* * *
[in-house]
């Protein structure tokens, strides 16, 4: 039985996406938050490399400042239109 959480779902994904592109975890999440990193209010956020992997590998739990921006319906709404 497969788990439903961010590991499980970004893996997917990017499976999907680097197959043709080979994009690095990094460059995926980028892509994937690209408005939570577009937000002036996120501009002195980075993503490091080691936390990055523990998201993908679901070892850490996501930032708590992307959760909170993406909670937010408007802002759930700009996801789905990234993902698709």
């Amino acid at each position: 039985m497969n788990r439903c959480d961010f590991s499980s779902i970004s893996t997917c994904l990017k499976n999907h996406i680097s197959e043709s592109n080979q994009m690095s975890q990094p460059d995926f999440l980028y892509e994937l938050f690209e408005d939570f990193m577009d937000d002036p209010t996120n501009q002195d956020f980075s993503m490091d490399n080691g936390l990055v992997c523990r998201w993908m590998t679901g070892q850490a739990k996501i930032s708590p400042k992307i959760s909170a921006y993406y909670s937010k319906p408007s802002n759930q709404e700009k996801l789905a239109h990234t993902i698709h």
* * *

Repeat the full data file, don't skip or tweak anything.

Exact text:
[in-house]
């Protein structure tokens, strides 16, 4: 039985996406938050490399400042239109 959480779902994904592109975890999440990193209010956020992997590998739990921006319906709404 497969788990439903961010590991499980970004893996997917990017499976999907680097197959043709080979994009690095990094460059995926980028892509994937690209408005939570577009937000002036996120501009002195980075993503490091080691936390990055523990998201993908679901070892850490996501930032708590992307959760909170993406909670937010408007802002759930700009996801789905990234993902698709």
């Amino acid at each position: 039985m497969n788990r439903c959480d961010f590991s499980s779902i970004s893996t997917c994904l990017k499976n999907h996406i680097s197959e043709s592109n080979q994009m690095s975890q990094p460059d995926f999440l980028y892509e994937l938050f690209e408005d939570f990193m577009d937000d002036p209010t996120n501009q002195d956020f980075s993503m490091d490399n080691g936390l990055v992997c523990r998201w993908m590998t679901g070892q850490a739990k996501i930032s708590p400042k992307i959760s909170a921006y993406y909670s937010k319906p408007s802002n759930q709404e700009k996801l789905a239109h990234t993902i698709h």